Roosevelt House at Hunter College Holds Presidential Leadership Conference
At a symposium on presidential leadership at Hunter College’s Roosevelt House, Randall B. Woods, professor of history at the University of Arkansas, described LBJ as “the education president.” Wood explained, “Everyone claims the title,” but passage of The Education Act of 1965, makes LBJ the clear winner. Confirming this assessment, LBJ’s daughter, Lucy Baines Johnson, revealed that at the opening of the LBJ Presidential Library in 1971, the first document the ex-president examined was The Education Act despite expectations he would showcase the Civil Rights bill. Explaining his choice to her, he said, “If you don’t get the education you deserve you won’t fulfill your full potential” and that, she said, “was the core of all his dreams for The Great Society.”
Lyndon Baines Johnson, thirty-sixth president of the United States (1963-69), is identified with “The Great Society” and “The War on Poverty.” Groundbreaking legislation in his administration included the Civil Rights Act of 1964, Medicare and Medicaid, Head Start, School Breakfast and Lunch programs, Community Health Clinics, Voting Rights Act, Fair Housing Act, and the Elementary and Secondary Education Act. Despite these political successes, at his core, LBJ was a teacher. Born in the rolling Hill Country of Texas, he attended Southwest Texas Teachers College and, while still studying there, got his first job, instructing poor Mexican-American children in a school in Cottula, Texas.
After graduating in 1930, he taught high school in Houston before being lured to Washington, D.C. as legislative assistant to a politician he admired. Deeply attached to Texas and the area of his birth, he never forgot the dirt-poor children he taught and the inequities they faced. At the signing of the most significant education legislation in US history, the Elementary and Secondary Education Act of 1965, which funds programs to assist low-income children and reduce achievement gaps, he said, “I never thought I would have a chance to help. Now I do. I have that chance and I’m going to use it.” He was determined that equality be a “fact,” not just “a right or a theory.”
Are LBJ’s goals being met? A distinguished panel from the field assessed the current state of education and found it wanting. Patricia Albjerg Graham, a professor of the History of American Education Emerita at Harvard, explained that the 1960s was a decade of high birth rates, overcrowded schools, shortages of teachers, and debates and fears over progressivism in a society that had operated under “race, religion, and rules.” LBJ understood the need for reforms and used his political skills and strategy of sending money directly to needy districts to get his bill passed. Teachers today are inadequate, said Graham. “Many don’t have a clear idea of what school is for.” They lack the needed passion for learning, and are often poorly educated themselves; “The weakest college graduates are hired as teachers. We need to change that.” Graham supports research and measurements to “inform reforms” and come up with ideas for improving education.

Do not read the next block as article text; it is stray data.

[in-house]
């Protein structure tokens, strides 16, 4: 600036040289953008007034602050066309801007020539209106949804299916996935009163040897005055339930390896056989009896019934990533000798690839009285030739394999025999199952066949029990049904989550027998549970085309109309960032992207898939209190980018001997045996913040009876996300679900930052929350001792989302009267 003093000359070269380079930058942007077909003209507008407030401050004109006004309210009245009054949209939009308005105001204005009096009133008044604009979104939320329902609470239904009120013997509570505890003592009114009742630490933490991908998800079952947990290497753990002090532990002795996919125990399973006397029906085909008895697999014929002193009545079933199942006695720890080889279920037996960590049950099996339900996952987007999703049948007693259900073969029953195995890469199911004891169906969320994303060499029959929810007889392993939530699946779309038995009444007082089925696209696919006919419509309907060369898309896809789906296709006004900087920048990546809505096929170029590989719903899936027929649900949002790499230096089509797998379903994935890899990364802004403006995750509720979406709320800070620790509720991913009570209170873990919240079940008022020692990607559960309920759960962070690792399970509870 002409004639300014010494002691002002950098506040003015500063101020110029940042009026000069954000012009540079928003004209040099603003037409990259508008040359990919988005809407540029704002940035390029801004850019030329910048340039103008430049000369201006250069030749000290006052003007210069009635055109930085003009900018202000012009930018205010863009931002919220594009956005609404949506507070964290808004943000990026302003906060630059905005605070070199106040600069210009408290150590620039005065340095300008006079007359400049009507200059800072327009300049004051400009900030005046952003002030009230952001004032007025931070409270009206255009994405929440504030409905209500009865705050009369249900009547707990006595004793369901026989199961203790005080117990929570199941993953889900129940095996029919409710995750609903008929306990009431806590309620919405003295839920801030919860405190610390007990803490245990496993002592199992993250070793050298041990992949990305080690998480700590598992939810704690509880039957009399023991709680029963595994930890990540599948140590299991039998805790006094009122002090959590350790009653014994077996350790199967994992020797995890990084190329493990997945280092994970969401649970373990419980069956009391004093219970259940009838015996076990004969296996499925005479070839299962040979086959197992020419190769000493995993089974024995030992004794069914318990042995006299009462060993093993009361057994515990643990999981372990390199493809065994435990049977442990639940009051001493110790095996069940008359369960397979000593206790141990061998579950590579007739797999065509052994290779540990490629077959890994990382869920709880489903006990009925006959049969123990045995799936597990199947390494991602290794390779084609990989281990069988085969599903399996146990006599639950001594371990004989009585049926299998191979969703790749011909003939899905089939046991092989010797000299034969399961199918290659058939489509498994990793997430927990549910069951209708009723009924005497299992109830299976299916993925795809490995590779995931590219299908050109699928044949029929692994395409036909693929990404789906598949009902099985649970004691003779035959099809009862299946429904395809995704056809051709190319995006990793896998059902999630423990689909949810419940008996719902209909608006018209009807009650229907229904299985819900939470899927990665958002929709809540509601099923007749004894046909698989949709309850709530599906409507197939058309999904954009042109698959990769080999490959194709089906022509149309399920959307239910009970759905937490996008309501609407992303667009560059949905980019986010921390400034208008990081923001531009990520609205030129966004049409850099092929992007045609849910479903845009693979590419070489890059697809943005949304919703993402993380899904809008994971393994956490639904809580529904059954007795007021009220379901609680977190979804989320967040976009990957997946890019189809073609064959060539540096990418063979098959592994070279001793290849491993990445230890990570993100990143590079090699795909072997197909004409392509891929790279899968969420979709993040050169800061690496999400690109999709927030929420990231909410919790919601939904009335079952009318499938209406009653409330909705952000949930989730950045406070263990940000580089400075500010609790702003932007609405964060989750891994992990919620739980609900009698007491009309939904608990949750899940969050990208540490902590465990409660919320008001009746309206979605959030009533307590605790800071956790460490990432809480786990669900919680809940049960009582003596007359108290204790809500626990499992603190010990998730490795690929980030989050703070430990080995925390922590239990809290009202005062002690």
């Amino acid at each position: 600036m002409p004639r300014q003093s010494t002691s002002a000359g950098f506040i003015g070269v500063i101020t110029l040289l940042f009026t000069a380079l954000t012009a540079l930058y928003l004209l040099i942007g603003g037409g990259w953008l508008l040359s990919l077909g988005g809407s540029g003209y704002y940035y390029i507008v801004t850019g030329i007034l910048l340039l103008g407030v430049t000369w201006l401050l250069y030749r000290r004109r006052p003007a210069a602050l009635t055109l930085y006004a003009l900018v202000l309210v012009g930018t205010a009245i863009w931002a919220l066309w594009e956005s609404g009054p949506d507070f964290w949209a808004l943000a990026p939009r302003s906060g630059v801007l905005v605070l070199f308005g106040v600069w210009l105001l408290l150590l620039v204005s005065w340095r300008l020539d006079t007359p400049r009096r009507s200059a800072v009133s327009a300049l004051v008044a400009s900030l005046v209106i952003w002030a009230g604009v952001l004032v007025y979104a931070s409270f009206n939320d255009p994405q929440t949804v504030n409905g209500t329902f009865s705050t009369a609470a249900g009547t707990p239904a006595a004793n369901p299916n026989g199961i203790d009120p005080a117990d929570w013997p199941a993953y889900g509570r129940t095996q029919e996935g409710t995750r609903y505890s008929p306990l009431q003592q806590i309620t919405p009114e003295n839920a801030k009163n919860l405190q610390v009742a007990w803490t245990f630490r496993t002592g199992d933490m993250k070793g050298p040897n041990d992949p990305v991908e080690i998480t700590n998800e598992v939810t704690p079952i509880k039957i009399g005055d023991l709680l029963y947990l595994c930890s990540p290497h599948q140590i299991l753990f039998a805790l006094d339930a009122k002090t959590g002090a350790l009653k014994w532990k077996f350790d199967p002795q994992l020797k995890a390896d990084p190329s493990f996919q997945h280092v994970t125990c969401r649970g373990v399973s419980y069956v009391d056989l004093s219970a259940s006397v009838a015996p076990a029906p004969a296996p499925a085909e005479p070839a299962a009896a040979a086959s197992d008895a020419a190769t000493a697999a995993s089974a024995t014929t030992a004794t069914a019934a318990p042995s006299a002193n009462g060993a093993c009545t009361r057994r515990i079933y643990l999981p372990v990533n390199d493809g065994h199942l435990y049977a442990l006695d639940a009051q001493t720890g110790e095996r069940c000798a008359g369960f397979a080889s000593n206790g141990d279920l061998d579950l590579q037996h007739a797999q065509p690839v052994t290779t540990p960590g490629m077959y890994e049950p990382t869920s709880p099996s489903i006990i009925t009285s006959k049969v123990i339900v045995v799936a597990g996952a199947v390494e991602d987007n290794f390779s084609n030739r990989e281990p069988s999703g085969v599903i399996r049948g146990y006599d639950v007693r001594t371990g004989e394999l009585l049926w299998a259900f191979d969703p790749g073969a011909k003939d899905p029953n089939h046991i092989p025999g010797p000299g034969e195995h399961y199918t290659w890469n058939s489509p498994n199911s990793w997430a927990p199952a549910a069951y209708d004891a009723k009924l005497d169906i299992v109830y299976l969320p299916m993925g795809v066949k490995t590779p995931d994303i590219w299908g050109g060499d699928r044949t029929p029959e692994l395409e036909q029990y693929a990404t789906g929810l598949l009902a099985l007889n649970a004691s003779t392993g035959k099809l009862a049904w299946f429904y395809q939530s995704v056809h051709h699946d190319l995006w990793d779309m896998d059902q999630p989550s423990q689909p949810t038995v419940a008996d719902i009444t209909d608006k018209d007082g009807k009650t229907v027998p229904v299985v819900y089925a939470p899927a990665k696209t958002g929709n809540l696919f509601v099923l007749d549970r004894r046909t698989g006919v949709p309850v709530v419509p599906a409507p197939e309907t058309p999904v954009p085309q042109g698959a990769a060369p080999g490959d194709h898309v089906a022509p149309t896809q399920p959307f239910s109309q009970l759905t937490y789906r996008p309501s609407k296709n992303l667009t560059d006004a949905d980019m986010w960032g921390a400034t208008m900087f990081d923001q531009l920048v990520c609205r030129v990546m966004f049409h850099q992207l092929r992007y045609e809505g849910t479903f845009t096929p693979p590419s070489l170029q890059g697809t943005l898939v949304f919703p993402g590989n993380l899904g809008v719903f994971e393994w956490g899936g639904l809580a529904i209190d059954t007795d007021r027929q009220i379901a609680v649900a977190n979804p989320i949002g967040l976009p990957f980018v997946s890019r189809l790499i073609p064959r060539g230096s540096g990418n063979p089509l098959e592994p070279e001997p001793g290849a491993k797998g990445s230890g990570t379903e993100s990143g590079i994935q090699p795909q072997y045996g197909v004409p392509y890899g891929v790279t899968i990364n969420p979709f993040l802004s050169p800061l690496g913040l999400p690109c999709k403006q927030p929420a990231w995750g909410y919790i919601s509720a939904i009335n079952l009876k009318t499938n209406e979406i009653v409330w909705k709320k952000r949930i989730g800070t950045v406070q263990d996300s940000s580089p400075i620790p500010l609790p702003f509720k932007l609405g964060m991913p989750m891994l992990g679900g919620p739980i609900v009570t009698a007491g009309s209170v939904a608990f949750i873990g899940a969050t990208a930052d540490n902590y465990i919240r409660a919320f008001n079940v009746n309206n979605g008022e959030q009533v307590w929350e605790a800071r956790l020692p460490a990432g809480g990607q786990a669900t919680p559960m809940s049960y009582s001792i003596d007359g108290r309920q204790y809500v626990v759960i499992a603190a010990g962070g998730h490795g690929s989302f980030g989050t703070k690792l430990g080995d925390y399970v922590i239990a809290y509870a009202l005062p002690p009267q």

James P. Comer, M.D., professor of Child Psychiatry at the Yale Child Study Center, confessed that hearing Johnson give his Great Society speech changed his life. He went into child psychiatry to make a difference for poor children who, he believes, are “not ready, underdeveloped, and unprepared” for school and “teachers and administrators are unprepared to teach underdeveloped students.” The centrality of whole child development to education is not recognized, he asserts. “Today it is all about curriculum … and kids, parents, and the community are paying the price.” While acknowledging the many paths to good education, Comer emphasized the centrality of development and connections between teachers and students, a “known factor that is being ignored by reformers.”
David Steiner, dean of the School of Education at Hunter College and former NY State Commissioner of Education, reported the performance gap between wealthy and poor students has increased by 40 percent since 1960, fed by an “extraordinary difference in amount of resources” spent on education in rich and poor districts. He believes you “cannot hide from these truths” and, while controversial, accountability is a vital step to improvement. The challenge is separating “the diagnosis from the cure”; accountability must not be based on fear.
He suggests bringing teachers, administrators, researchers and other concerned people together to work on changes school by school. Teamwork is essential. Steiner asserts we do know something about improving schools. Most funding goes to underperforming schools and, while it has flaws such as taking money from critical pre-K programs, the Race to the Top (recipient of LBJ’s Education Act funds) is “helping to produce better schools.” Education historian Graham sees “a ray of hope.” If Johnson got his Education Bill through, than perhaps we, too, can come up with new ideas and necessary reforms. #